Dialect poems by one of the nineteenth century's most talented African American lyricists
Paul Laurence Dunbar was "the most promising young colored man" in nineteenth-century America, according to Frederick Douglass, and subsequently one of the most controversial. His plantation lyrics, written while he was an elevator boy in Ohio, established Dunbar as the premier writer of dialect poetry and garnered him international recognition. More than a vernacular lyricist, Dunbar was also a master of classical poetic forms, who helped demonstrate to postCivil War America that literary genius did not reside solely in artists of European descent. William Dean Howells called Dunbars dialect poems "evidence of the essential unity of the human race, which does not think or feel black in one and white in another, but humanly in all."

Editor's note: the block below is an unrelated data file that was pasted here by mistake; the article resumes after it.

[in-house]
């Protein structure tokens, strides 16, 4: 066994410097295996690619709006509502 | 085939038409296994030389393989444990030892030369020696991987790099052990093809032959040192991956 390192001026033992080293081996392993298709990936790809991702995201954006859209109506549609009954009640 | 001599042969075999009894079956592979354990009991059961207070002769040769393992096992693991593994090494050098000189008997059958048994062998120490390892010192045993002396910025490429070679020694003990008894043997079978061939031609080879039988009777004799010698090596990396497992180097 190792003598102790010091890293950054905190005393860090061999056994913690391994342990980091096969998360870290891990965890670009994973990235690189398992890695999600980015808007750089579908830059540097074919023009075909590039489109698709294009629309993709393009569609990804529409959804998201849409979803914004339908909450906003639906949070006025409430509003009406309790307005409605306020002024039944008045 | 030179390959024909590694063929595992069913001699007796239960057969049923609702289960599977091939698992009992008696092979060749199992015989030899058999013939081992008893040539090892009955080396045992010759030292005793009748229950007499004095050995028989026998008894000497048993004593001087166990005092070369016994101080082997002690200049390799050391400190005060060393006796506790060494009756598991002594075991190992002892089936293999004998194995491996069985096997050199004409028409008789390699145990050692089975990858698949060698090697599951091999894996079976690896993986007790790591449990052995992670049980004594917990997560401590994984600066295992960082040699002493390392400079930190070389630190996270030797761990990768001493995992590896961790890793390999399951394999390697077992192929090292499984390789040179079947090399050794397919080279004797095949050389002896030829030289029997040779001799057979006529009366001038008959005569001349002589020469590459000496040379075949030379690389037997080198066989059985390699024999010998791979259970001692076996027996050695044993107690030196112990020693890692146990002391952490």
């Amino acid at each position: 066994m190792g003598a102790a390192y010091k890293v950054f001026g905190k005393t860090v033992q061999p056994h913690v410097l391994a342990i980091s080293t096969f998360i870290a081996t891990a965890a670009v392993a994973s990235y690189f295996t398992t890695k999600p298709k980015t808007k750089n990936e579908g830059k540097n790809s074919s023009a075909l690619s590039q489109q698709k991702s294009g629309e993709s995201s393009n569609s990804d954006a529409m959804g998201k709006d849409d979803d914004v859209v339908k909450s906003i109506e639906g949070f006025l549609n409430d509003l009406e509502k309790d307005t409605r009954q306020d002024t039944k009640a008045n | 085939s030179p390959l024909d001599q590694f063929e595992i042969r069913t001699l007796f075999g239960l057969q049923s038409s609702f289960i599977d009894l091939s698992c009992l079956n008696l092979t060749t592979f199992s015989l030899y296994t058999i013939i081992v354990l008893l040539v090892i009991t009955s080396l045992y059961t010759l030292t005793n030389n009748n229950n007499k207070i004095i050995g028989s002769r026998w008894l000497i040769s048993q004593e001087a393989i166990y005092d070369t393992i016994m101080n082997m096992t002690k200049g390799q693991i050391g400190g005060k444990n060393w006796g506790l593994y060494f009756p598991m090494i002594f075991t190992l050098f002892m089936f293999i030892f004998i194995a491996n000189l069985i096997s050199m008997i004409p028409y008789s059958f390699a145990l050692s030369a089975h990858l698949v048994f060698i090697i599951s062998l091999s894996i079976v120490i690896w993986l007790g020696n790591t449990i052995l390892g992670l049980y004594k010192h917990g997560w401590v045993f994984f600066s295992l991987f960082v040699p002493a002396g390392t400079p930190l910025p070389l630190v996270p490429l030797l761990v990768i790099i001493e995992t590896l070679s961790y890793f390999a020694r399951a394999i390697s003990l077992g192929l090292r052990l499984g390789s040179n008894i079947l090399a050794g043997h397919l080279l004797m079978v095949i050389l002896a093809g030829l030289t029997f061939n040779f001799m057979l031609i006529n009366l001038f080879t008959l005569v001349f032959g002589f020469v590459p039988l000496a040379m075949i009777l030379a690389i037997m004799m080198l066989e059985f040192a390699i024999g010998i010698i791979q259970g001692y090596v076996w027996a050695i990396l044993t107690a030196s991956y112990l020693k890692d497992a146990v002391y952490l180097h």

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From the Trade Paperback edition.
Paul Laurence Dunbar (1872-1906) was one of the first African-American poets to gain national recognition. The son of freed slaves from Kentucky, he was uanble to afford college and became an elevator operator. He later moved to Chicago, where he befriended Frederick Douglass and published poetry in prominent national publications and writing lyrics for a number of musical reviews.
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